28. Netflix’ expected 2020 revenue in the US is $7.2 billion.

(Source: Forbes)

Netflix facts show this number was $1.6 billion in 2011 and then grew to $3.4 billion in 2014. 2017 showed another increase as the revenue was at $5.4 billion.

29. Netflix subscribers today pay an average of $11.56 monthly for the service.

(Source: FromeDome)

This is over 40% less than what they used to pay 10 years ago. The price back then was almost $20 per subscriber. Additionally, Netflix used to spend close to $48 to acquire a new customer. Acquiring a new customer now costs them $15.25 on average.

30. The first Netflix shares cost $15 per piece in 2002.

(Source: CrunchBase)

No more wondering when did Netflix go public.

The company introduces its initial public offering in 2002 by placing 5.5 million shares for sale. Netflix was evaluated at $82.5 million back then. Today, the company’s estimated value of $147 billion puts the share price at $339.

Some Curious Stats

Movie hunting, victory podiums, expansion, record breakers, and a bit more. Here are the facts, which formed the last, somewhat crazy section of this piece.

31. Netflix has over 76,000 hidden TV show/Movie categories.

(Source: AJC)

It’s hard to place every category on the main page, so Netflix has prepared an Easter hunt for their users. In order to access silent movies, slapstick comedies, or B-Horror Netflix movies in 2019, you need to use a specific genre code.

Once acquired, simply log in and use it to browse.

32. Netflix earned 112 Emmy nominations in 2018.

(Source: TheWeek)

After 17 years of HBO reigning over the nominations, it’s Netflix that now leads the pack. Although HBO’s Game of Thrones won most (22) awards, followed by another HBO series – Westworld (21), this is still a big milestone for Netflix.

33. It takes 5 days on average to binge-watch a series on Netflix.

(Source: CreditDonkey)

Keep in mind this is “on average”. I was quite surprised by these Netflix binge-watching stats, but there are binge racers who will try to finish a series in the first 24 hours after it’s released. There are 8.4 million of those enthusiasts across the globe.

34. Netflix came to the Canadian market in 2010.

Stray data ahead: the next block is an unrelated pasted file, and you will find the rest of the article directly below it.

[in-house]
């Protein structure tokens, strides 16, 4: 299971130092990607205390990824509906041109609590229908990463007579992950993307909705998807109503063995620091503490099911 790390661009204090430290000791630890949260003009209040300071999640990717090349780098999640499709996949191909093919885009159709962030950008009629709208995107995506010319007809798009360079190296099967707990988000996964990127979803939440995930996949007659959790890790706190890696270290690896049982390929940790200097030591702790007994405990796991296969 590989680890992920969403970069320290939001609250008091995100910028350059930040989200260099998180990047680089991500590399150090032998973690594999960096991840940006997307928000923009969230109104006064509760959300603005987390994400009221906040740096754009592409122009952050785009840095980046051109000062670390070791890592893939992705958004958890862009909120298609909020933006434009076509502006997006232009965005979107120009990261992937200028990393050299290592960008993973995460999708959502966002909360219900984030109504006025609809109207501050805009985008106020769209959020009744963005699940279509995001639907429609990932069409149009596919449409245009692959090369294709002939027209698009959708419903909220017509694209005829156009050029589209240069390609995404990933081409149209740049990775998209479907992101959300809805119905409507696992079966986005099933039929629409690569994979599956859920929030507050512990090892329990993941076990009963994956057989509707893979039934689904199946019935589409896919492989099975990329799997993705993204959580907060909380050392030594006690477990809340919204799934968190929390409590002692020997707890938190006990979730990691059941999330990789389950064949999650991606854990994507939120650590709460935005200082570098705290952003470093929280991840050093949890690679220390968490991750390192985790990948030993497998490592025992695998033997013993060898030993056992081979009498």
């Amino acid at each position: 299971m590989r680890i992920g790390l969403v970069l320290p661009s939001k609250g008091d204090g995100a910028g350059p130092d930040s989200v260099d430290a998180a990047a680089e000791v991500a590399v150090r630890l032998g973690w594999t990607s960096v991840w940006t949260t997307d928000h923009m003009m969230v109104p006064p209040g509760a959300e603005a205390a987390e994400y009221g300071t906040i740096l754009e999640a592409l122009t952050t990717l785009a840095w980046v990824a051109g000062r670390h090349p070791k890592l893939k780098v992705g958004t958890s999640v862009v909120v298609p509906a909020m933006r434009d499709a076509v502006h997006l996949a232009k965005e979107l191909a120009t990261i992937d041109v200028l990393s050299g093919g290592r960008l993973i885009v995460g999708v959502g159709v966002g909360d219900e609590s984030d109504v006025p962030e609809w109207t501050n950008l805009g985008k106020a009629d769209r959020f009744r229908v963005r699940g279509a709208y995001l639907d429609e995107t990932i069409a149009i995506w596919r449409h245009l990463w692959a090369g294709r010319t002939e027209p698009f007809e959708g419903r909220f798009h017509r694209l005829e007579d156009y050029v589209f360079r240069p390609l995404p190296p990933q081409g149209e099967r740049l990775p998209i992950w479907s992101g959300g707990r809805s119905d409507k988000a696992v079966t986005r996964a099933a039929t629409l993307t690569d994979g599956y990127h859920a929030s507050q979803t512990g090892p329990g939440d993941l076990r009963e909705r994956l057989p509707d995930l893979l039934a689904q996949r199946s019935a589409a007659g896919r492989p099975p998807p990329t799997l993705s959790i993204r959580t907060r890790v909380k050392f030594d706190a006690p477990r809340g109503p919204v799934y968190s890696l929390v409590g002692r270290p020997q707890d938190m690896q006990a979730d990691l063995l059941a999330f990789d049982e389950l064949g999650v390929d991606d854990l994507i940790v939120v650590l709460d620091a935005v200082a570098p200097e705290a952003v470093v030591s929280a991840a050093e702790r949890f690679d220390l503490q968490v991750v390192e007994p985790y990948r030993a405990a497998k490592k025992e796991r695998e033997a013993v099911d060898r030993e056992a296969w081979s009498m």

(Source: CBC)

The Canadian Netflix only has around 3,500 titles, unfortunately. Well, still better than nothing, eh?

35. A user managed to watch the same movie 352 times in 2017.


In the last week of November 2017, Netflix shared that a user has watched “Madagascar 3: Europe’s Most Wanted” a total of 352 times since the beginning of the year. Netflix didn’t disclose the user profile, however.

36. Blockbuster refused to buy the Netflix company in 2000.

(Source: BusinessInsider)

The offer was $50 million. Blockbuster didn’t take the chance because they viewed this business niche as too tiny.

37. In 2017, every Netflix user watched on average 60 films on the platform.

(Source: Much Needed)

Which equals one movie every six days. Or five movies per month.

38. The cheapest Netflix subscription is found in Turkey.

(Source: TheInsider)

A basic monthly subscription there costs $3.27 a month. The same service charges $12.37 per month on average in Denmark.

39. Chris Rock earned $40 million for his work with Netflix.

(Source: Engadget)

The comedy actor produced two stand-up comedy specials – “Tamborine” debuted in February 2018, while the second one hasn’t premiered yet.

40. Currently, Netflix facts show they have 5,500 employees.

(Source: Forbes)

In October 2018, Netflix employed 4,700 people. The usual starting salary is $17-$18 an hour (+ a free Netflix subscription).


You probably already knew Netflix was getting big. It employs a lot of people and has a wealth of in-house productions – the company is in it to win it. It’s not surprising, then, that Netflix is chasing the 150-billion subscriber mark in 2019.

What you probably didn’t know (and you needed those Netflix statistics to tell you) was the exact details of how successful this company is. Well, now you know. It’s a money machine that runs on your watching habits. What you do with this information is up to you.



  1. Statista
  2. Sandvine
  3. Statista
  4. CNBC
  5. Comparitech
  6. BusinessofApps
  7. Statista
  8. Forbes
  9. Thrillist
  10. eMarketer
  11. BusinessInsider
  12. ThePlaylist
  13. The Playlist
  14. Fox News
  15. Softpedia
  16. TheInsider
  17. CNN
  18. BusinessInsider
  19. TheVerge
  20. Forbes
  21. Macrotrends
  22. Observer
  23. Variety
  24. Forbes
  25. Forbes
  26. CNET
  27. BusinessInsider
  28. Forbes
  29. Fromedome+
  30. Crunchbase+
  31. AJC+
  32. TheWeek+
  33. CreditDonkey+
  34. CBC+
  36. BusinessInsider
  37. MuchNeeded
  38. TheInsider
  39. Engadget
  40. Forbes